Statement from the UK Safer Internet Centre
This year in the UK, Safer Internet Day explores reliability online. The internet has an amazing range of information and opportunities online, but how do we separate fact from fiction?
We know that the issues of misinformation and ‘fake news’ do not solely affect young people, but that these issues do have a great impact on how young people feel about their time online.
We want to help equip young people with the skills they need to spot inaccurate content, which can sometimes be a complex task. Once young people feel more comfortable separating fact from fiction it is important that we then help them to take the next steps in helping to create an internet full of trustworthy and reliable information.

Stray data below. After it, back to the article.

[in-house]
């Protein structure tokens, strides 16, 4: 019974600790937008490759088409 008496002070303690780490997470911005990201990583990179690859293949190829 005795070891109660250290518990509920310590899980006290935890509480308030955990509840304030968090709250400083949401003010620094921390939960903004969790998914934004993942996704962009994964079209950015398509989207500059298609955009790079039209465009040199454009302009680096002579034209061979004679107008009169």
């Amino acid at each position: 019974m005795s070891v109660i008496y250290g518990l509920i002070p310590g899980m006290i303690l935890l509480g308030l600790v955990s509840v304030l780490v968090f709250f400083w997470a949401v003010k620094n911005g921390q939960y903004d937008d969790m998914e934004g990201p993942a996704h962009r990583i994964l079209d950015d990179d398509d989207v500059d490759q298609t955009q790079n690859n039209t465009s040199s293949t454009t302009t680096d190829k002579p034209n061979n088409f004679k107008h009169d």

Across the Junior School and Senior School, Safer Internet Day has become an annual event at Westbourne. This year, all students will be taking part in activities that will help our students learn to spot fake news. “Fake news” has become a normalised part of our online lives. It can sometimes be funny, but it can also be very dangerous. During the pandemic, fake news and fake information about causes, cures and the vaccine have spread quickly across the internet. The temptation to share a sensationalist story with friends causes fake news and information to spread faster than real news and information. So it is important for our children to develop the critical thinking skills to spot fake news and also understand the importance of not unwittingly spreading fake news themselves. We hope that our students will talk about these activities with friends and family and spread this message instead of spreading fake news.